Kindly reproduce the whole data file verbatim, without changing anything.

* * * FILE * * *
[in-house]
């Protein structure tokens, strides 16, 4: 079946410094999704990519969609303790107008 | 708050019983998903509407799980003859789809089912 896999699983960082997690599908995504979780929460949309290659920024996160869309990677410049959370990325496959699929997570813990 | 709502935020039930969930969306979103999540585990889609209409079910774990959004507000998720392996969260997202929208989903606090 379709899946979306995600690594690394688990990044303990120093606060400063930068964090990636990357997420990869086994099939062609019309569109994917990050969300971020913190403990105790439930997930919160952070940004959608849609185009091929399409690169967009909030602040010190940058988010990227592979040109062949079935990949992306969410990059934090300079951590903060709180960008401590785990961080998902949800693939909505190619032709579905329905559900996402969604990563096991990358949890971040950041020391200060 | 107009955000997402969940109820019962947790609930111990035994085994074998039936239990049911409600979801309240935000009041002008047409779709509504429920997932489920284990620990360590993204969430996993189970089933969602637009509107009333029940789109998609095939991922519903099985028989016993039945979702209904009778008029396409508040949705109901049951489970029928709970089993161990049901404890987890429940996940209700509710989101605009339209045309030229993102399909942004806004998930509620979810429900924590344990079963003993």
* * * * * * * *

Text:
[in-house]
């Protein structure tokens, strides 16, 4: 079946410094999704990519969609303790107008 | 708050019983998903509407799980003859789809089912 896999699983960082997690599908995504979780929460949309290659920024996160869309990677410049959370990325496959699929997570813990 | 709502935020039930969930969306979103999540585990889609209409079910774990959004507000998720392996969260997202929208989903606090 379709899946979306995600690594690394688990990044303990120093606060400063930068964090990636990357997420990869086994099939062609019309569109994917990050969300971020913190403990105790439930997930919160952070940004959608849609185009091929399409690169967009909030602040010190940058988010990227592979040109062949079935990949992306969410990059934090300079951590903060709180960008401590785990961080998902949800693939909505190619032709579905329905559900996402969604990563096991990358949890971040950041020391200060 | 107009955000997402969940109820019962947790609930111990035994085994074998039936239990049911409600979801309240935000009041002008047409779709509504429920997932489920284990620990360590993204969430996993189970089933969602637009509107009333029940789109998609095939991922519903099985028989016993039945979702209904009778008029396409508040949705109901049951489970029928709970089993161990049901404890987890429940996940209700509710989101605009339209045309030229993102399909942004806004998930509620979810429900924590344990079963003993």